Push to ban Christmas crackers for the environment's sake
It's a yuletide tradition - the Christmas bonbon with its paper hat, corny dad joke and plastic toy.
But environmentalists are asking that this year we ban the bonbons that contain plastic toys.
Environmentalist and founder of Biome, Tracey Bailey, says the yuletide tradition is waste of money that just adds to the large amounts of plastic waste in landfills
"Disposable plastic trinkets inside Christmas crackers should be considered in with the bans of other single use plastic items such as straws, cutlery, beverage stirrers and cotton buds, that governments all over the world are enacting," she says.
"They are just as likely to end up washing down drains and in to our oceans."
She says families could help reduce waste - which increases dramatically over the festive season - by not buying the crackers that have the plastic toys.
"The plastic toys placed inside Christmas crackers are cheaply made and designed to provide
momentary entertainment," she says.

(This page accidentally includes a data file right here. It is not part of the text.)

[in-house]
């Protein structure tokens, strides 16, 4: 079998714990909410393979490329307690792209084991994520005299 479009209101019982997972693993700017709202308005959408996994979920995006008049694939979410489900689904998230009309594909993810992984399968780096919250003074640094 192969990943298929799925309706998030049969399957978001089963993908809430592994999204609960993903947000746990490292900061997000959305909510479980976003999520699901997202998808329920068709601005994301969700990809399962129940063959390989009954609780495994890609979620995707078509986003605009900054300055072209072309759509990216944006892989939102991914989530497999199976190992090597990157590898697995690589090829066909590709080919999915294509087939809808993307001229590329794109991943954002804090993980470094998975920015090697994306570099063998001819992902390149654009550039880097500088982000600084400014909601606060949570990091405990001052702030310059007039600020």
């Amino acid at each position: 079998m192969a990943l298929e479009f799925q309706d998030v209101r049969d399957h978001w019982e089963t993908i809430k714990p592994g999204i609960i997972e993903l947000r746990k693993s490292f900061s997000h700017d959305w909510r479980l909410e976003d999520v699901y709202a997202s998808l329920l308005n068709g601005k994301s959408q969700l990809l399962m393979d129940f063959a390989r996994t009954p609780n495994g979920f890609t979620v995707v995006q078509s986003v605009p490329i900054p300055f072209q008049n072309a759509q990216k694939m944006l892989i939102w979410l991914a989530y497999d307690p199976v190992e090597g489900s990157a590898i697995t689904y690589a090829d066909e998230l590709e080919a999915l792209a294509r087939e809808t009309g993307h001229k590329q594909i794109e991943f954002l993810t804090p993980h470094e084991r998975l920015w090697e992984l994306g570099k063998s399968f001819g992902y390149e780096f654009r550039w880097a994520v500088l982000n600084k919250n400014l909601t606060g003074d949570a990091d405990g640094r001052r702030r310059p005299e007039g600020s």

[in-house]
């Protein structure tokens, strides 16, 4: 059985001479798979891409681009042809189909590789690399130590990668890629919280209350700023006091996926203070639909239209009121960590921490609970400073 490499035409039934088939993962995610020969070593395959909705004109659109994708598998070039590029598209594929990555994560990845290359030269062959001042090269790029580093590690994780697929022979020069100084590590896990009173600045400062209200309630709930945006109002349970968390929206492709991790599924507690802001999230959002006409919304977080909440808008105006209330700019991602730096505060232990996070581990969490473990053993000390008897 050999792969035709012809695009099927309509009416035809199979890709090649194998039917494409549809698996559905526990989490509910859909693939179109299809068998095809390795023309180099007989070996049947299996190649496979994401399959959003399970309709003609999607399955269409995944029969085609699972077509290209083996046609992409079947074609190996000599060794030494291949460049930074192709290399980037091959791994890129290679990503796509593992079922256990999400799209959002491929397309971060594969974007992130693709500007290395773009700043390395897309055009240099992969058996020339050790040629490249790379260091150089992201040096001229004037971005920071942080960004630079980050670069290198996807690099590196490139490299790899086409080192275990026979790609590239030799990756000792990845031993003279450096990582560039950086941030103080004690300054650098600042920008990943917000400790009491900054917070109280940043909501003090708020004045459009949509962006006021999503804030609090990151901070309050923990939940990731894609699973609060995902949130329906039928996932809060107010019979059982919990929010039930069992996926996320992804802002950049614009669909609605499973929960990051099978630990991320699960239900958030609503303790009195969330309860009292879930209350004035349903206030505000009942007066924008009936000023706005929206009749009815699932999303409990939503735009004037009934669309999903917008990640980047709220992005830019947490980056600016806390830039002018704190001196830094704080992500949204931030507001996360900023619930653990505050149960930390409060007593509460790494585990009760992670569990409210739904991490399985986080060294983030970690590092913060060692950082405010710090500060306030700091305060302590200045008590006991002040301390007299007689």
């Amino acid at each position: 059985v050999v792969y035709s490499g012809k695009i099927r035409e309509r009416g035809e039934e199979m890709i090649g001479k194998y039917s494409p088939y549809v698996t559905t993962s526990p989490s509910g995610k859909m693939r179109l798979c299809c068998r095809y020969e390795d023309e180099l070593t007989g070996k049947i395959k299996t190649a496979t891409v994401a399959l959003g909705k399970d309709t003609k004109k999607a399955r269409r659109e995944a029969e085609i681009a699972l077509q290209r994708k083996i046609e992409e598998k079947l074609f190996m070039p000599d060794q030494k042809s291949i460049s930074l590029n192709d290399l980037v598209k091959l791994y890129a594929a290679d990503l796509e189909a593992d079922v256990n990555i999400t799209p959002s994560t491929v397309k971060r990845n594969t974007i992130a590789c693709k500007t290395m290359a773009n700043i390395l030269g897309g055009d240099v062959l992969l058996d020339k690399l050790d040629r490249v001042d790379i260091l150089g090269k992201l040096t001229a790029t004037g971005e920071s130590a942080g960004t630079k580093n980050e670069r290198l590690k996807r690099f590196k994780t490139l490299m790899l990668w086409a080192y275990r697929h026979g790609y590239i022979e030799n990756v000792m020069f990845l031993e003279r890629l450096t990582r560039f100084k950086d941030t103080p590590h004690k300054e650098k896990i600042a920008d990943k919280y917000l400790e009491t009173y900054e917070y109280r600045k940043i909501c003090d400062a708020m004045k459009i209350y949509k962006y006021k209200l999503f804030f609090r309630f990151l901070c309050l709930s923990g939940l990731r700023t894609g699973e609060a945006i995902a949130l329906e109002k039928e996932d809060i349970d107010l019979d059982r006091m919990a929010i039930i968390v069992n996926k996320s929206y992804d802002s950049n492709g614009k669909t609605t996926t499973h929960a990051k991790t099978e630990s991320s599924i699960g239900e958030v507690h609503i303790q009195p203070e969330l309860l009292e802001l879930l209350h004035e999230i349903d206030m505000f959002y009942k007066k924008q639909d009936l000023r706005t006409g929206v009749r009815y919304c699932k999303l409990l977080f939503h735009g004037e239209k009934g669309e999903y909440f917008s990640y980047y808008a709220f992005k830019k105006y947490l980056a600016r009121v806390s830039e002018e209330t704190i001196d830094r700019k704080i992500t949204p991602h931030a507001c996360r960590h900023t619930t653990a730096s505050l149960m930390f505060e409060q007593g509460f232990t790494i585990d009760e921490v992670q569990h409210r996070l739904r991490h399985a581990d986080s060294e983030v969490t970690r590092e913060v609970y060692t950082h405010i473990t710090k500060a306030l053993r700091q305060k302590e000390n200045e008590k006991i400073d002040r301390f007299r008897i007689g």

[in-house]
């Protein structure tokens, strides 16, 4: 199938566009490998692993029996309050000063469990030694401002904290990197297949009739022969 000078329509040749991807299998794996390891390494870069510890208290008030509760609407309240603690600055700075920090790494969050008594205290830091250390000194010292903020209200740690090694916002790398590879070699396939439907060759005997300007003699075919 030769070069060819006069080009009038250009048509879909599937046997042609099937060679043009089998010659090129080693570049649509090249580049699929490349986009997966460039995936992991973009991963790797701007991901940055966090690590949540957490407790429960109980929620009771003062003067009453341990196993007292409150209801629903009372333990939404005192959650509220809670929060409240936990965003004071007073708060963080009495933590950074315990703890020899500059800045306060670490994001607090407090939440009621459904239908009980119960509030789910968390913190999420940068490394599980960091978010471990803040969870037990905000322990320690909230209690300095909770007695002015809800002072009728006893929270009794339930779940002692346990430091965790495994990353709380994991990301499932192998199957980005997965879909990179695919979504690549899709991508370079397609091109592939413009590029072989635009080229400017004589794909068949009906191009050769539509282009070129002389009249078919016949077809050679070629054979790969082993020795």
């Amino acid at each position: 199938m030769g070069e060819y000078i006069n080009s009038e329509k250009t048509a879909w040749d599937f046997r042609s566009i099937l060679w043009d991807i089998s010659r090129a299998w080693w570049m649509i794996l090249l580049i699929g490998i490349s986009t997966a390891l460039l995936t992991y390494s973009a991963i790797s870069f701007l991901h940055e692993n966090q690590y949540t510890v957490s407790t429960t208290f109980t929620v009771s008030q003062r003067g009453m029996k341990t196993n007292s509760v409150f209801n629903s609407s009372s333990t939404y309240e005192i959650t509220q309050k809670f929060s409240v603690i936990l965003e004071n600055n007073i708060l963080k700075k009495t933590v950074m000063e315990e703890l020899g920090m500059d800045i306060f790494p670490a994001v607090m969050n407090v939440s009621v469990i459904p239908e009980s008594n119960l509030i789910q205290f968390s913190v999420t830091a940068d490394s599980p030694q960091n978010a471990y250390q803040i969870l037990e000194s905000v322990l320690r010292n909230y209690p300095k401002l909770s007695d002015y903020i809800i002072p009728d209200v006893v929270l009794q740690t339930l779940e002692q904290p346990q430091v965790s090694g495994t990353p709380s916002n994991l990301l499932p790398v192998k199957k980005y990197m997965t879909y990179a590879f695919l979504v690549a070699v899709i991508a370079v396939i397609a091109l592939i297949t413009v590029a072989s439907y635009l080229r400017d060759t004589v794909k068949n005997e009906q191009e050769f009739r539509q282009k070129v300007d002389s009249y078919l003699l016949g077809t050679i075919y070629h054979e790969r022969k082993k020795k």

"Once the festivities are over, the toys are usually forgotten and discarded with the rubbish from Christmas lunch or dinner."
While Planet Ark doesn't advocate for bans as part of its policy of being non-political, a spokesman says bonbons are a good example of what to avoid if you are serious about reducing waste.
"We don't know of any mainstream options one could purchase but it is possible to make your own low waste bon-bons by using recycled paper and treats you've made yourself, though we don't recommend making the snap strip at home," he says.
Ms Bailey says an eco friendly alternative is to make your own plastic free Christmas crackers from cardboard toilet roll inserts, recycled paper and twine; and replace the toy with a random act of kindness card for the recipient to complete in the New Year.
"For a zero waste alternative, wrap the cardboard toilet roll insert in fabric and tie the ends with twine. These DIY Christmas crackers are untied rather than pulled apart, but the fabric, twine and rolls can be saved and reused the following year," she says.